Recent observations by the Delhi High Court that religious conversion, unless forced, is not prohibited raise a question if proselytism is also protected under the right to religious freedom in the Constitution.
A few days ago, the High Court, hearing a petition by advocate Ashwini Upadhyay to frame laws to prohibit religious conversions by force or deception, observed that “first and foremost, conversion is not prohibited. It is a right of an individual to profess any religion, religion of his birth, or religion that he chooses to profess. That is the freedom our Constitution grants”.
Article 25(1) of the Constitution says that “subject to public order, morality and health… all persons are equally entitled to freedom of conscience and the right to freely profess, practise and propagate religion”.
Though a person has a right to ‘profess’ or affirm his allegiance to a religion, does Article 25 extend the right to “propagate” one’s religion to converting another to one’s faith?
Mr. Upadhyay had reportedly alleged in the High Court that “mass conversions” of socially and economically underprivileged people, particularly those belonging to the Scheduled Castes and the Scheduled Tribes, were happening.
In its 1977 judgment, a five-judge Bench of the Supreme Court, in Rev. Stainislaus versus State of Madhya Pradesh, had held that the word ‘propagate’ in Article 25 does not give “the right to convert another person to one’s own religion, but to transmit or spread one’s religion by an exposition of its tenets”.
The Constitution Bench had also held there was “no fundamental right to convert another person to one’s own religion”. Freedom of religion is not guaranteed in respect of one religion only, but covers all religions alike. “If a person purposely undertakes the conversion of another person to his religion, as distinguished from his effort to transmit or spread the tenets of his religion, that would impinge on the ‘freedom of conscience’ guaranteed to all the citizens of the country alike,” the 1977 judgment had reasoned.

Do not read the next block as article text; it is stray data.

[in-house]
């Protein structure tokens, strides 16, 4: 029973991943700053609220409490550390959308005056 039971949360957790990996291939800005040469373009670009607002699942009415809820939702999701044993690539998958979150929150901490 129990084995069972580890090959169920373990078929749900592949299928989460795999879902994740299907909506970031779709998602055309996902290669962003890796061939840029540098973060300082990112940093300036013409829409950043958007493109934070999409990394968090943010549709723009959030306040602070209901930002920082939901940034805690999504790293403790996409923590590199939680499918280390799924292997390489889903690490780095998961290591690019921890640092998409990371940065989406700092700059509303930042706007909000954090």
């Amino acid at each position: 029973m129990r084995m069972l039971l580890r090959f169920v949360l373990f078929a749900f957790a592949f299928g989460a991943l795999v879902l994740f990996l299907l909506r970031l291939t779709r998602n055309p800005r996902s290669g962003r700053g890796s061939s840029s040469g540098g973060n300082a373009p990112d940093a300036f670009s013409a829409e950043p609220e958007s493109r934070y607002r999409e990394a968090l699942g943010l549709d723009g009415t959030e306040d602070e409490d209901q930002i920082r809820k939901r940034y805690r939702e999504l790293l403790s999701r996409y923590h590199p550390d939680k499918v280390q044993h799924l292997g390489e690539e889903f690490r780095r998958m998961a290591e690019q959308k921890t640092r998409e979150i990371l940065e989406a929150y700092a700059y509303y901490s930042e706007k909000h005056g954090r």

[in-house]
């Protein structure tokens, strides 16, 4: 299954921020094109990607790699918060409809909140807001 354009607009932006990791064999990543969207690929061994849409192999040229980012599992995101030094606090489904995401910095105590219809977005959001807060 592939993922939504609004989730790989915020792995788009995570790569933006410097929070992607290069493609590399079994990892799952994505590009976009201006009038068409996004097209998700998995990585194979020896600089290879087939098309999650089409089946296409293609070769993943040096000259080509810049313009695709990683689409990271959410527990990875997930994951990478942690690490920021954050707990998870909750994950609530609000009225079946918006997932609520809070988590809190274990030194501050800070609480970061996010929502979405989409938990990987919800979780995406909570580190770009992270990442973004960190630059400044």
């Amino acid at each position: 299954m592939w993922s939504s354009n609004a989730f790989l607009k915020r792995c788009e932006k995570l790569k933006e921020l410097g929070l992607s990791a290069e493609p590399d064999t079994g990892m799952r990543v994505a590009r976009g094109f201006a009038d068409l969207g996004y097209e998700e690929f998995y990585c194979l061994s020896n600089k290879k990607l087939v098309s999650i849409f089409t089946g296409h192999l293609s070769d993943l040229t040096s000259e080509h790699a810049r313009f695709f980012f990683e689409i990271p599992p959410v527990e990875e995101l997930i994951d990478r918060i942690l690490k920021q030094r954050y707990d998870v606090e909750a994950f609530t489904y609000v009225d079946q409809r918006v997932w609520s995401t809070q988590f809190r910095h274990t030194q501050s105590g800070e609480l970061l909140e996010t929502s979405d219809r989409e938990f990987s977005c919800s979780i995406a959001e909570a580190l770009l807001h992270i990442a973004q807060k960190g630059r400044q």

Religious freedom can be “properly enjoyed” only if the people of one faith exercise their right in a manner commensurate with the identical freedom of persons following another religion.
“What is freedom for one is freedom for the other in equal measure. There can therefore be no such thing as a fundamental right to convert any person to one’s own religion,” the Constitution Bench had held.
But Supreme Court advocate Kaleeswaram Raj said the 1977 judgment remains “incomplete”.
“Even though the right to propagate religion does not include the right to convert, one’s fundamental right under Article 25 to freely profess or practise religion will include the right to get converted. The Stainislaus judgment only dealt with the right to propagate or convert, and not the right to get converted. The Delhi High Court’s view is more on the right to get converted. It is an area the Constitution Bench did not go deeper into,” Mr. Raj said.